Strongs
Word:
οὐ
Transliteration:
ou
Pronounciation:
ookh
Language:
Greek
Definition:
the absolute negative (compare g3361 (μή)) adverb; no or not; + long, nay, neither, never, no (X man), none, (can-)not, + nothing, + special, un(-worthy), when, + without, + yet but; a primary word;

being dressed himself
Strongs:
Word:
ἐνδεδυμένον
Context:
Next word in verse
Morphhology:
Verb Perfect Middle Participle Accusative Singular Masculine
Grammar:
an ACTION that was done to or for a male person or thing that is having something done to them
Translators:
Translated the same in modern Bibles (Nestle/Aland) and the KJV (Textus Receptus).
Editions:
Additional:
to clothe
Tyndale
Word:
ἐνδύω
Transliteration:
enduō
Gloss:
to put on
Morphhology:
Greek, Verb
Definition:
ἐν-δύω (ἐνδύνω, 2Ti.3:6), [in LXX chiefly for לָבַשׁ;] 1) with accusative of person(s), Mat.27:28 (WH, mg, R, mg.); with dupl. accusative, Mat.27:31, Mrk.15:20, Luk.15:22; mid, to put on oneself, be clothed with: with accusative of thing(s), Mat.6:25, Mrk.6:9, Luk.8:27 12:22, Act.12:21; ptcp, Mat.22:11, Mrk.1:6, 2Co.5:3, Rev.1:13 15:6 19:14; of armour (figuratively): Rom.13:12, Eph.6:11, 14, 1Th.5:8; metaph, δύναμιν, Luk.24:49; ἀφθαρσίαν, ἀθανασίαν, 1Co.15:53-54; τ. καινὸν ἄνθρωπον, Eph 4:24, Col.3:10; σπλάγχνα οἰκτιρμοῦ, Col.3:12; Ἰησ. Χριστόν, Rom.13:14, Gal.3:27, 2) to enter, press into: 2Ti.3:6 (cf. ἐπ-ενδύω). (AS)
Liddell-Scott-Jones
Word:
ἐνδύω
Transliteration:
enduō
Gloss:
to put on
Morphhology:
Greek, Verb
Definition:
ἐνδύω or ἐνδύνω (ἐνδυνέω variant in [Refs 5th c.BC+], with middle ἐνδύομαι, future -δύσομαι: aorist 1 -εδυσάμη; Epic dialect aorist or imperfect -εδυσόμην: aorist 2 active -έδυν: perfect -δέδῡκα: I) with accusative of things vel loci, go into, I.1) of clothes, put on, ἔνδυνε χιτῶνα [Refs 8th c.BC+]; τὴν σκευήν[Refs 5th c.BC+]perfect ἐνδέδῡκα, wear, κιθῶνας λινέους [Refs 5th c.BC+]:—middle, ἐν δ᾽ αὐτὸς ἐδύσετο χαλκόν [Refs 8th c.BC+]; ἐνδύεσθαι ὅπλα variant in [Refs 5th c.BC+]; also τὸν Ταρκύνιον ἐνδύεσθαι assume the person of T, [NT+1st c.BC+]:—passive, to be clothed in, have on, ἐσθῆτα ἐνδεδύσθαι [Refs 5th c.BC+] I.2) enter, press into, with accusative, ἐν δέ οἱ ἦτορ δῦν᾽ ἄχος ἄτλητον [Refs 8th c.BC+]; ἀκοντιστὺν ἐνδύσεαι thou wilt enter the contest [Refs 5th c.BC+]; also ἐ. εἰς. [Refs 5th c.BC+]; εἰς τὴν ἐπιμέλειαν ἐνδῦναι enter upon it, undertake it, [Refs 5th c.BC+]: absolutely, enter, [Refs 5th c.BC+] insinuate oneself into their minds, [Refs 5th c.BC+]; ἐνὶ χροῒ δύετο ῥινὸς ἐντυπάς Epic.in[Refs]perfect passive, φυσικαῖς ἐνδεδυμένος αἰτίαις uncertain in [Refs 1st c.AD+]: absolutely, creep in, variant for{ἐσ-}, [Refs 5th c.BC+]slip through, [Refs 1st c.AD+] I.3) sink in, hence τρίβος ἐνδεδυκώς sunken path, [Refs]; ῥίς sunken nose, [Refs] II) causal in present ἐνδύω, future -δύσω: aorist 1 -έδυσα:—put on another, clothe in, with double accusative, τὴν ἐξωμίδ᾽ ἐνδύσω σε [Refs 5th c.BC+] II.2) clothe, ἐνδύουσι τὤγαλμα [Refs 5th c.BC+]; σύ με ἐνδέδυκας [probably ῠ] [Refs 2nd c.AD+]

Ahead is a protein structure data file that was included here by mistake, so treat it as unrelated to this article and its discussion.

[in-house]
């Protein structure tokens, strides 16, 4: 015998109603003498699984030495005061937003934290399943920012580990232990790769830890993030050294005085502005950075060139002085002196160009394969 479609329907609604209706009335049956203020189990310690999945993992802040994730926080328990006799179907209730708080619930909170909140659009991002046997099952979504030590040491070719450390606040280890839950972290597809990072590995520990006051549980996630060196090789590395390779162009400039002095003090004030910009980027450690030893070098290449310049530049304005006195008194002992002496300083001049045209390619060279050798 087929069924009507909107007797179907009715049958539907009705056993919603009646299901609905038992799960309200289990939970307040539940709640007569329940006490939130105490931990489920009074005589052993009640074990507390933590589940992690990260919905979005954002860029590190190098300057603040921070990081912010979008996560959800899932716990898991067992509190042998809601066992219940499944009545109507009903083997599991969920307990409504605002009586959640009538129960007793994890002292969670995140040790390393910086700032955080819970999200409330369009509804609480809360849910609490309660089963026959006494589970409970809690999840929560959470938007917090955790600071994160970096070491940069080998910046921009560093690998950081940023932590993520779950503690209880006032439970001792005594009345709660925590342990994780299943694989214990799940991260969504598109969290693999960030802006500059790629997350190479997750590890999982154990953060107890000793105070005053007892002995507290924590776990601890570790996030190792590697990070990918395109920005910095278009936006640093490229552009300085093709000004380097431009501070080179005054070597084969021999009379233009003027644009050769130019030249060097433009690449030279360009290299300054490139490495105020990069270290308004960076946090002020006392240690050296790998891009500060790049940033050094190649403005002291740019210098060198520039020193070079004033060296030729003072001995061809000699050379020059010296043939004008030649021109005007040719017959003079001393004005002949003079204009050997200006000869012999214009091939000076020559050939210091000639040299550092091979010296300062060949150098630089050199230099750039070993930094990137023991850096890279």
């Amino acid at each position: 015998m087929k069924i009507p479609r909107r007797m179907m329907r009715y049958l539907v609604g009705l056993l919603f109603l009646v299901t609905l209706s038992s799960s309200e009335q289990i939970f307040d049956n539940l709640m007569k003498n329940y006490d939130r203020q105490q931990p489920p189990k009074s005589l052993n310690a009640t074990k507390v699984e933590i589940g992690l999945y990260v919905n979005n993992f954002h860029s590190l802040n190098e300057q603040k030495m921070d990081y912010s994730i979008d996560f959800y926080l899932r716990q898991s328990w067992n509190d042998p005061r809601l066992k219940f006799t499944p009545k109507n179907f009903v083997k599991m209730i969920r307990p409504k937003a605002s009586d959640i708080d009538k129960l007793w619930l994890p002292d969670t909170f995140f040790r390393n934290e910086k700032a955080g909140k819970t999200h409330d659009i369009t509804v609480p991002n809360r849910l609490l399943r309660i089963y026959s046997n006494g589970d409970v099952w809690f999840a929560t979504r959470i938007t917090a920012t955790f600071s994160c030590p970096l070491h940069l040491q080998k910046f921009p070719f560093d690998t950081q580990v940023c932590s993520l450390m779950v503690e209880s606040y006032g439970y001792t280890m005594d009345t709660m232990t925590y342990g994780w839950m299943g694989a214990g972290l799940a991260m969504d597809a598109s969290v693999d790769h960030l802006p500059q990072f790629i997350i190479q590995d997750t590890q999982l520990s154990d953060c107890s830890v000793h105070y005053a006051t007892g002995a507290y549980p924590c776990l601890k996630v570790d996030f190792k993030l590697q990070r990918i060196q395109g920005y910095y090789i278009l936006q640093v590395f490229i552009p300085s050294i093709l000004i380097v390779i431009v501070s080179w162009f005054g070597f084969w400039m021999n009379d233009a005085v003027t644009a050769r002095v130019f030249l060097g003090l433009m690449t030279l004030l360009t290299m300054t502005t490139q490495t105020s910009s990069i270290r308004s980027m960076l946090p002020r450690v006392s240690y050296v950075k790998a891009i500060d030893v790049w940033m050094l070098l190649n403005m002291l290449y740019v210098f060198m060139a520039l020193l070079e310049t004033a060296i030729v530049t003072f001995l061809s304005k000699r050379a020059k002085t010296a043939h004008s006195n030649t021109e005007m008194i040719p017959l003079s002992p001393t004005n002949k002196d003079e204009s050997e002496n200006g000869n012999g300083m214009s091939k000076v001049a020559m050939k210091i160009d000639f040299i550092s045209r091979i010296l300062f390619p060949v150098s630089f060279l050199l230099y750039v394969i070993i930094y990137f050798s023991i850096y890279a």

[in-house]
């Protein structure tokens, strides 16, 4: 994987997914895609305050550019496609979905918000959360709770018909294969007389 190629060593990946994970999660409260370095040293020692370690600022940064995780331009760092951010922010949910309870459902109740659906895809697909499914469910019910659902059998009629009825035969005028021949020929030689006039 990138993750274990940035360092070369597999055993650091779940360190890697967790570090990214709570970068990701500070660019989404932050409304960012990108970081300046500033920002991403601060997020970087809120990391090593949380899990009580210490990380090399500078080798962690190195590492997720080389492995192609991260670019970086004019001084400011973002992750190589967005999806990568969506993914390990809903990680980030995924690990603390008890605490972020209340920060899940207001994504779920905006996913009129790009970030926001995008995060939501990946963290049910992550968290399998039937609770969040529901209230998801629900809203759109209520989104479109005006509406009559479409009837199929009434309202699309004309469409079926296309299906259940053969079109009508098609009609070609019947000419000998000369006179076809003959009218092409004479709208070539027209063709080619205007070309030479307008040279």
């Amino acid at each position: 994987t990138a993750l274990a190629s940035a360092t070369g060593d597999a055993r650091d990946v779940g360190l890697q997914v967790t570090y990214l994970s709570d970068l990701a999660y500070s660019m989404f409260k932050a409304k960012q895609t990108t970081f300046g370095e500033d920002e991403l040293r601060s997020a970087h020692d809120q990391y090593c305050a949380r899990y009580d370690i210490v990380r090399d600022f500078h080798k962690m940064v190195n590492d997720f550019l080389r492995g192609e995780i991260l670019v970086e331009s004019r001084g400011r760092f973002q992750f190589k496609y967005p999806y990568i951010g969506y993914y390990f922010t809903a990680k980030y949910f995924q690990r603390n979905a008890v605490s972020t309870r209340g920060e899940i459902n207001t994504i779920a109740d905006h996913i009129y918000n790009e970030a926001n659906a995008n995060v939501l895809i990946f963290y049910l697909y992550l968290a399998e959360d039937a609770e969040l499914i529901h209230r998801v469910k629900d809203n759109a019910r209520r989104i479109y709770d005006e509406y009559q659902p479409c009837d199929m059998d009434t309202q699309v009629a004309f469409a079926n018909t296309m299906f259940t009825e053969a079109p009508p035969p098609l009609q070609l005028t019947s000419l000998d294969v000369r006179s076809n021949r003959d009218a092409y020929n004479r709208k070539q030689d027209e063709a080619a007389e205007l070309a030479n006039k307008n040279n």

Strongs
Word:
ἐνδύω
Transliteration:
endýō
Pronounciation:
en-doo'-o
Language:
Greek
Morphhology:
Verb
Definition:
to invest with clothing (literally or figuratively); array, clothe (with), endue, have (put) on; from g1722 (ἐν) and g1416 (δύνω) (in the sense of sinking into a garment);

in clothes
Strongs:
Word:
ἔνδυμα
Context:
Next word in verse
Morphhology:
Noun Accusative Singular Neuter
Grammar:
a neuter PERSON OR THING that is having something done to them
Translators:
Translated the same in modern Bibles (Nestle/Aland) and the KJV (Textus Receptus).
Editions:
Additional:
clothing
Tyndale
Word:
ἔνδυμα
Transliteration:
enduma
Gloss:
clothing
Morphhology:
Greek, Noun, Neuter
Definition:
ἔνδυμα, -τος, τό (< ἐνω), [in LXX chiefly for לְבוּשׁ;] raiment, clothing, a garment: Mat.3:4 6:25, 28 7:15 22:11-12 28:3, Luk.12:23. (AS)
Liddell-Scott-Jones
Word:
ἔνδυμα
Transliteration:
enduma
Gloss:
clothing
Morphhology:
Greek, Noun, Neuter
Definition:
ἔνδῡμα, ατος, τό, (ἐνδύω) garment, [NT+5th c.BC+]; covering, τῶν ἀστῶν [Refs 5th c.BC+]
Strongs
Word:
ἔνδυμα
Transliteration:
éndyma
Pronounciation:
en'-doo-mah
Language:
Greek
Morphhology:
Noun Neuter
Definition:
apparel (especially the outer robe); clothing, garment, raiment; from g1746 (ἐνδύω);

of wedding;
Strongs:
Word:
γάμου
Context:
Next word in verse
Morphhology:
Noun Genitive Singular Masculine
Grammar:
a male PERSON OR THING that something belongs to
Translators:
Translated the same in modern Bibles (Nestle/Aland) and the KJV (Textus Receptus).
Editions:
Additional:
wedding
Tyndale
Word:
γάμος
Transliteration:
gamos
Gloss:
wedding
Morphhology:
Greek, Noun, Male
Definition:
γάμος, -ου, ὁ, [in LXX for מִשְׁתֶּה;] 1) a wedding, esp. a wedding-feast: Mat.22:8, 10 11, 12, Jhn.2:1-3, Rev.19:7, 9; pl. (Field, Notes, 16), Mat.22:2-4, 9 25:10, Luk.12:36 14:8. 2) marriage: Heb.13:4 (Cremer, 666). (AS)
Liddell-Scott-Jones
Word:
γάμος
Transliteration:
gamos
Gloss:
wedding
Morphhology:
Greek, Noun, Male
Definition:
γάμος [ᾰ], ὁ, wedding, [Refs 8th c.BC+]; γάμον τεύχειν furnish forth a wedding, [Refs 8th c.BC+]; ἀρτύειν[Refs 4th c.BC+]; of a single wedding, οἰκοσίτους τοὺς γ. ποιεῖσθαι [NT+4th c.BC+] II) marriage, wedlock, [Refs 8th c.BC+]; τὸν Οἰνέως γ. the marriage granted by O, [Refs 5th c.BC+], i.e. prostitution, [Refs 4th c.BC+]; Πανὸς ἀναβοᾷ γάμους, i.e. rape, [Refs 5th c.BC+]; of unlawful wedlock, as of Paris and Helen, [Refs 5th c.BC+], do not establish the sense of a wife; for [Refs 5th c.BC+] III) ἱερὸς γ. ritual marriage, [Refs 4th c.BC+]; name of play by Ale.Comedy texts IV) [Refs 4th c.BC+] name for three, [Refs]; for five, [Refs 1st c.AD+] V) Γάμος personified, [Refs 3rd c.BC+] VI) name of month at Epidaurus, [Refs]. (Perh. akin to Sanskrit jāmís 'brother or sister', Latin geminus.)
Strongs
Word:
γάμος
Transliteration:
gámos
Pronounciation:
gam'-os
Language:
Greek
Morphhology:
Noun Masculine
Definition:
nuptials; marriage, wedding; of uncertain affinity;